• Although I always remember this as one of the more colorful World Series, the O’s only sported their orange jerseys in Games 1 and 7. (During the Game 7 broadcast, Keith Jackson erroneously referred to them as “goldenrod,” which I think is actually closer to the Pirates’ yellow.) As for the Pirates, they sported four different combos — Games 1 and 5: yellow cap, black jersey, yellow pants, black stirrups; Games 2, 6, and 7: black cap, yellow jersey, black pants, yellow stirrups; Game 3: black cap, white jersey, white pants, black stirrups; and Game 4: black cap, yellow jersey, yellow pants, black stirrups. If I seem a tad obsessed with this, it’s because I tried out for the old ESPN game show 2 Minute Drill back in 2001. My specialty category, if I would have made it to the end of the show, was the ’79 series. The month leading up to my tryout I watched the half hour highlights of this series EVERY DAY.
• The pillbox cap was never a good look when worn backwards (that’s Manny Sanguillen, who was nearing the end of his career). The only shots I’ve seen of the pillbox under catchers’ masks are from these baseball cards: Gary Alexander and Milt May.
• Why the hell was Bill Madlock watching the end of Game 7 in what appears to have been a laundry room?
• Good thing fans aren’t allowed to rush the field following baseball games anymore. You might not be able to tell from the upper-left portion of this shot, but trust me, the video shows Steve Nicosia beating the hell out of some kid.
One other note about the mix-and-match era: When the mix-and-matches debuted in 1977, there were no names on the back. I remember seeing pictures of Goose Gossage, in his only season with the Bucs, with no name on his jersey. I read somewhere, but cannot verify 100%, that the National League instituted a rule that a team’s road uniform had to have names on the back and since the Pirates didn’t have just one road combo — they wore all their uniform elements at home and on the road — they put the names on all the jerseys. Whether or not that is true, the names were on all colors of the jerseys through the end of the mix-and-match era. [This is basically correct: The N.L. mandated NOBs for road jerseys in 1979, so that’s when the Bucs added them throughout their set. But in ’77 and ’78 they were NNOB, as seen in this shot of Goose Gossage in the 1977 All-Star Game. — PL]
If you want to see even more screen shots from the ’79 Series, I’ve got them grouped by game here.
Raffle Reminder: Paul here. I’m raffling off two copies of the Yankee Stadium: Baseball’s Cathedral DVD. To enter, send a blank e-mail with your name and address to uniraffle [at] earthlink [dot] net (not to the usual Uni Watch e-mail address, please) by 10pm tomorrow. One entry per person, but everyone enrolled in the Uni Watch membership program at the time of the drawing will automatically get three bonus entries. I’ll announce the winner on Monday.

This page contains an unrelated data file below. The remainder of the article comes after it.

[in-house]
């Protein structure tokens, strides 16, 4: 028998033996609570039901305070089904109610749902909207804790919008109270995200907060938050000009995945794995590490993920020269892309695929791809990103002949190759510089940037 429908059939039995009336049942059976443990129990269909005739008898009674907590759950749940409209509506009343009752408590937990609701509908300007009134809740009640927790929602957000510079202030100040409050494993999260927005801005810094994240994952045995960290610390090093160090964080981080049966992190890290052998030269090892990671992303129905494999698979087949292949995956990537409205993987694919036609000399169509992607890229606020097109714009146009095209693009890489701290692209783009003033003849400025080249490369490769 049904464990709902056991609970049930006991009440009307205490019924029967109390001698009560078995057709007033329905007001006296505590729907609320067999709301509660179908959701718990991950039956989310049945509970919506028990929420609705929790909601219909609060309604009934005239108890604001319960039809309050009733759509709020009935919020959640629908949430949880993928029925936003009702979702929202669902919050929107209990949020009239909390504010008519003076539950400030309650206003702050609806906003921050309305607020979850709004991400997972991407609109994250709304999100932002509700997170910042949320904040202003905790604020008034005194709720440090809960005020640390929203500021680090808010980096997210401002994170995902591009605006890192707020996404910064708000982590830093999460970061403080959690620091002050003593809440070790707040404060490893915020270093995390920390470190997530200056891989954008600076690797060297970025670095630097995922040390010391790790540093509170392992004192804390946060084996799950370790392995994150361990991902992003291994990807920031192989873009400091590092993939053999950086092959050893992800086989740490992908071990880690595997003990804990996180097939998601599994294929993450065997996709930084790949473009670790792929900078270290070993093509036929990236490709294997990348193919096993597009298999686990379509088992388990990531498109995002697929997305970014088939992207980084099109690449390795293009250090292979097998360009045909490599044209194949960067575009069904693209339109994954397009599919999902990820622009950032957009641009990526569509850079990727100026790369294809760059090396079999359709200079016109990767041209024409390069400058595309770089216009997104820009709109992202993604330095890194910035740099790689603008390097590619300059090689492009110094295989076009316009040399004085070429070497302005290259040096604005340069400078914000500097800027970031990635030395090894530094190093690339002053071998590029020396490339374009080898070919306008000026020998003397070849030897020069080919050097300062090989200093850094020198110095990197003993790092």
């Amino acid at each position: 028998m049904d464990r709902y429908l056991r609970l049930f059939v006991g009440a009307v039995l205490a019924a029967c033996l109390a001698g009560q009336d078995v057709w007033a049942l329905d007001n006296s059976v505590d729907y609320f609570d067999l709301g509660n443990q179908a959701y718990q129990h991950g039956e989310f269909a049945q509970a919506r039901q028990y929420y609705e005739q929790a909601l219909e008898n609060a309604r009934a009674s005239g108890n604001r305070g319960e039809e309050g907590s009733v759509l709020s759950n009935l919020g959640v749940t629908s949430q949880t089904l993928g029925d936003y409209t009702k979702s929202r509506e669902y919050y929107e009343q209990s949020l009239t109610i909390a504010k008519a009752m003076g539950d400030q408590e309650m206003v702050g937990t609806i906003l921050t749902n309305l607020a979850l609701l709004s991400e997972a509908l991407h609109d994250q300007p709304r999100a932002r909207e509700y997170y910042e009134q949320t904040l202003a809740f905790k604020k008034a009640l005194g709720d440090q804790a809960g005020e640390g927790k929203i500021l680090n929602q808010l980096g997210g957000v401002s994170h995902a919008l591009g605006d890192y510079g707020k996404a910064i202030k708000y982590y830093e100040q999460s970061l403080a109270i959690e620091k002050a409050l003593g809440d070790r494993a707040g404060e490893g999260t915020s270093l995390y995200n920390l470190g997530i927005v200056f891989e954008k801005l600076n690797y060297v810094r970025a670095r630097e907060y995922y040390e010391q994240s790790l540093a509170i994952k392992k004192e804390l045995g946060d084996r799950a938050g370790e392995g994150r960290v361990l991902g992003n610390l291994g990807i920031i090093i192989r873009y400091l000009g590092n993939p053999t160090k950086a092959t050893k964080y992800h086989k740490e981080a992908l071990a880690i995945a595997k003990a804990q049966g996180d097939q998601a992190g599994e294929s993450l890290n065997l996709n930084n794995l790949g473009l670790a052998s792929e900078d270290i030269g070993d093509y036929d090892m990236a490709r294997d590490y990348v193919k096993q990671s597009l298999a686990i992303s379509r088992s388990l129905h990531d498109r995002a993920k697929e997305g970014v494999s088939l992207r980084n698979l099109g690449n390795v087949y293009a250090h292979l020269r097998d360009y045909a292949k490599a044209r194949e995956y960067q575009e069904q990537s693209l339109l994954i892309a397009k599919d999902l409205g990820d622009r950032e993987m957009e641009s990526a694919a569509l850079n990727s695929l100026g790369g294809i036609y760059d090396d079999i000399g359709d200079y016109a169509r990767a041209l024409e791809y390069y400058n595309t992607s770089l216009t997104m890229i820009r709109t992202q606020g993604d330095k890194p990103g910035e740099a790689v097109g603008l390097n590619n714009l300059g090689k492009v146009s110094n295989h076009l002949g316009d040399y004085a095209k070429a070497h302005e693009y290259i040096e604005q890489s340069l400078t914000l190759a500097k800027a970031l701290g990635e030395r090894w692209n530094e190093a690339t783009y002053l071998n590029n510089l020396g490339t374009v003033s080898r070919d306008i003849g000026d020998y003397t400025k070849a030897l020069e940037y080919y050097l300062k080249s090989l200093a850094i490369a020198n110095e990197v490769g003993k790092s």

Uni Watch News Ticker: Latest smoking athlete: soccer player Dimitar Berbatov (with thanks to Iain Landon). … The European Junior Championships of American Football 2008 are currently underway in Spain, and Peter Nilsson notes that Denmark is using country-name NOBs and a really weird helmet design. … “I’ve been reading Mark Bowden’s The Best Game Ever,” writes Rob Andrews. “It includes this picture of Vince Lombardi, circa 1958, when he was a Giants coach. Obvious Yankee influence here — was this standard? I haven’t seen a NY Giants picture with a jacket like that before. Is it a Giants jacket at all? Maybe something Art Ditmar left around the locker room..?” … Reprinted from yesterday’s comments: Latest addition to our roster of brimless-helmeted catchers is Mike Fitzgerald. … Jared Wheeler says this is not a satin Dodgers uni. “It was worn by Whitey Ford on an amateur team that traveled in 1946,” he says. “It was dubbed Brooklyn vs. the World.” Additional info here and here. … Birthday girl Nicole Haase has discovered a site devoted to soccer patches. “When I was a kid, whenever you played in a soccer tournament, you received a patch,” she says. “I have a bunch saved at home, including this one — the guy who’s mentioned on that page ran that tournament with my dad for about 20 years. I’m kinda shocked I never thought about these patches as uni-related ephemera before. My brother had a team warmup jacket with them sewn all over it.” … Nick Wollen reports that the single-A Boise Hawks — a Cubs farm team — have periodically been wearing really nice 1908 Cubs throwbacks (additional pics here and here). … This NBA Live 09 screen shot suggests that the Timberwolves are getting new uniforms (with thanks to Josh Skattum). … Chris Markham, who specialized in custom-painted electric football figurines, sent along pics of his latest project: the ’63 Chargers, complete with the “San Diego All-America City” crest on the helmet. … Mark Mihalik‘s new footwear-centric site has a good breakdown of Easton’s signature cleats from the All-Star Game. … “Just wanted you to see for youself that we’re not all a bunch of slobs out here in Los Angeles,” writes Chad Peiken. “I bought a bunch of powder blue stirrups for my co-ed softball team (different cuts and sizes) and here I am with my girlfriend/1st baseman. A lot of my other teammates have taken to wearing them as well, so little by little we’re changing the hearts and minds of the public.” … Oh. My. God. (courtesy of Paul Ricciardi) … There are rumors that UW (that’s U. of Washington, not Uni Watch) may be changing uni outfitters (with thanks to John Hansen). …Photo gallery of Braves uni history here (as forwarded by Dan Phillips). … Jim Parker sent along another shot of those UMich football socks with the “M” logo — sweet. … Anyone know of a supplier who makes patches? If so, please get in touch.